Thank you to everyone that’s been a part of the last 6 years and of course to this island that’s taken me in, challenged me, and always given me what I need. Whether I liked it or not.
It’s hard to know when something happens in one’s life that can alter their current reality. Could be turning left instead of right, going to that party that you really were too exhausted to go to and meeting your future husband/wife, ordering cream of broccoli soup instead of minestrone and getting food poisoning…whichever it is….life has those events. Approximately 4 years ago I was able to capture an image that changed my career. Did I realize it at the time? No…I was just excited to photograph this wave phenomenon. And that year I decided to say @^!# it and enter some contests. Then it started to happen. Waking up one morning early fall to see an email from Popular Photography Magazine that I had won their “Through The Lens” competition. A little ways down the line an email from American Photo Magazine come in….Nature Photo Of The Year…and it continued.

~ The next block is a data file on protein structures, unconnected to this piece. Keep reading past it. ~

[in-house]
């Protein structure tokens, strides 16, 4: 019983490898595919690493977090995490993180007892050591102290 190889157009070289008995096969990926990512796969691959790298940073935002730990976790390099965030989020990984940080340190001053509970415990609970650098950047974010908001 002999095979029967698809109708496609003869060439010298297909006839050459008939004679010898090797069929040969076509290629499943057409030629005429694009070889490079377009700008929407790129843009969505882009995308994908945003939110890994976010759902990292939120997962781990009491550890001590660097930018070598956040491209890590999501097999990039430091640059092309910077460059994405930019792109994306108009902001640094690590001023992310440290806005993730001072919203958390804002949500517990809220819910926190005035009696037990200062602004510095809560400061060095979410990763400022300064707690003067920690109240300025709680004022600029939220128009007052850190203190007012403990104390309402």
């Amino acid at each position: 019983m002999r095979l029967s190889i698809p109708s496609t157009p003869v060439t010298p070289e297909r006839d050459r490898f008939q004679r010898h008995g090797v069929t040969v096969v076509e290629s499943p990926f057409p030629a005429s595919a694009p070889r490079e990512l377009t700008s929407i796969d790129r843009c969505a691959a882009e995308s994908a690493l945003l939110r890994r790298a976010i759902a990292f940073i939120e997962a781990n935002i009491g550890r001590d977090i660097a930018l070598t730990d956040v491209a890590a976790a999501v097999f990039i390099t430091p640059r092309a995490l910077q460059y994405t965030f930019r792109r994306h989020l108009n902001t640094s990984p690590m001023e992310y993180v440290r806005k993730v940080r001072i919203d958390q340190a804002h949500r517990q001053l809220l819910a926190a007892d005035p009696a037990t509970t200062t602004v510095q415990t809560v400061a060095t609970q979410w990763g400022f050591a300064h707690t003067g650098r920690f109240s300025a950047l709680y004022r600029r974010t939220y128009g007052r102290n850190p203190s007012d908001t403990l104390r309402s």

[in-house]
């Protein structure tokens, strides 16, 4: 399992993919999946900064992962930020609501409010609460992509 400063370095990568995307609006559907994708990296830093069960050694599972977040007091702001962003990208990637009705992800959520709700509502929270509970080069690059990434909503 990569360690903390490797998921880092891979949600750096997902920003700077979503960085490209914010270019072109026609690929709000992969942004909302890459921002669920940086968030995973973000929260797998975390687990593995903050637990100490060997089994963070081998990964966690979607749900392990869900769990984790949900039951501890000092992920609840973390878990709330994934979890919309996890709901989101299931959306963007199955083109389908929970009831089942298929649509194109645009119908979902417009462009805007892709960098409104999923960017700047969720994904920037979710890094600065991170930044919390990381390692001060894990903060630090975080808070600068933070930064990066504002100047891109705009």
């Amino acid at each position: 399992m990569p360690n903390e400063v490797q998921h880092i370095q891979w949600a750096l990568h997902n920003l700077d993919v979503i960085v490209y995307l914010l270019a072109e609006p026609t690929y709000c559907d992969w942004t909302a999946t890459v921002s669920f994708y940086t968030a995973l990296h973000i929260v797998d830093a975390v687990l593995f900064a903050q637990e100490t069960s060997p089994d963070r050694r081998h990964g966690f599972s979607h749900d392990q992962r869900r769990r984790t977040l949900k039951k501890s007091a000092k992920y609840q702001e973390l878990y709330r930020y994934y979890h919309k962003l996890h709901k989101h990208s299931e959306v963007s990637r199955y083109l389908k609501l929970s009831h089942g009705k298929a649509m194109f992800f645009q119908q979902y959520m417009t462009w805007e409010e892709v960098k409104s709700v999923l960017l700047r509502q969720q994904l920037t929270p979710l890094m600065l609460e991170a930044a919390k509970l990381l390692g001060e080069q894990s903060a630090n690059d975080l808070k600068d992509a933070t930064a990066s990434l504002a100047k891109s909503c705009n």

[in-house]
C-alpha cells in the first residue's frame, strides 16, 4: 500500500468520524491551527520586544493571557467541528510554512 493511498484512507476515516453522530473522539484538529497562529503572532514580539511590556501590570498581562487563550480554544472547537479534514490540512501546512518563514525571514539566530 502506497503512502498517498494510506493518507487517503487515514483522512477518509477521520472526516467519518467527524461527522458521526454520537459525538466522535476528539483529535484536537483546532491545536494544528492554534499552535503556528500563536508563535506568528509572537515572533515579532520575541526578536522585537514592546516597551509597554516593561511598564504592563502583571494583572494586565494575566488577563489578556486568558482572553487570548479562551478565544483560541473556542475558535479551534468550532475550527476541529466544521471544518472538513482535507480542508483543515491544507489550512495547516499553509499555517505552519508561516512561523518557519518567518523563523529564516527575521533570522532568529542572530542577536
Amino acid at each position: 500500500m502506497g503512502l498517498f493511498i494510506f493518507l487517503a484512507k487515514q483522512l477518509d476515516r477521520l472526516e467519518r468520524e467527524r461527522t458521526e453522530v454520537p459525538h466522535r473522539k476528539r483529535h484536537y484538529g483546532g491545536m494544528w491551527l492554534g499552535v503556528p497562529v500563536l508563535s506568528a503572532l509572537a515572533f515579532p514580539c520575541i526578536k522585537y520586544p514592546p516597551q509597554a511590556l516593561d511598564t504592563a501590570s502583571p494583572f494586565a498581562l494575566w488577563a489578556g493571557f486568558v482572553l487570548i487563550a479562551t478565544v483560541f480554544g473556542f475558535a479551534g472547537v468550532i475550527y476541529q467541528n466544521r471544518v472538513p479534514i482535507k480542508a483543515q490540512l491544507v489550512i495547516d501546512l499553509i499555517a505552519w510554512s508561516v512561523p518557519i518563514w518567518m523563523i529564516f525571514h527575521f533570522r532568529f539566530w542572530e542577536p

It’s hard to say what it all meant. Whether it was the impetus to keep me moving in a direction I wasn’t sure was going to work out or just briefly validated that I got lucky once and was in the right place at the right time.
Well, now we are here, 4 years later, 3 aFeinberg Galleries and over 1,000 Collectors from Beijing to Britain. Who knows what the next 4 years will bring but I know that I have been truly blessed by the island of Kauai to have been able to cultivate my being and abilities out here to be able to share with all of you.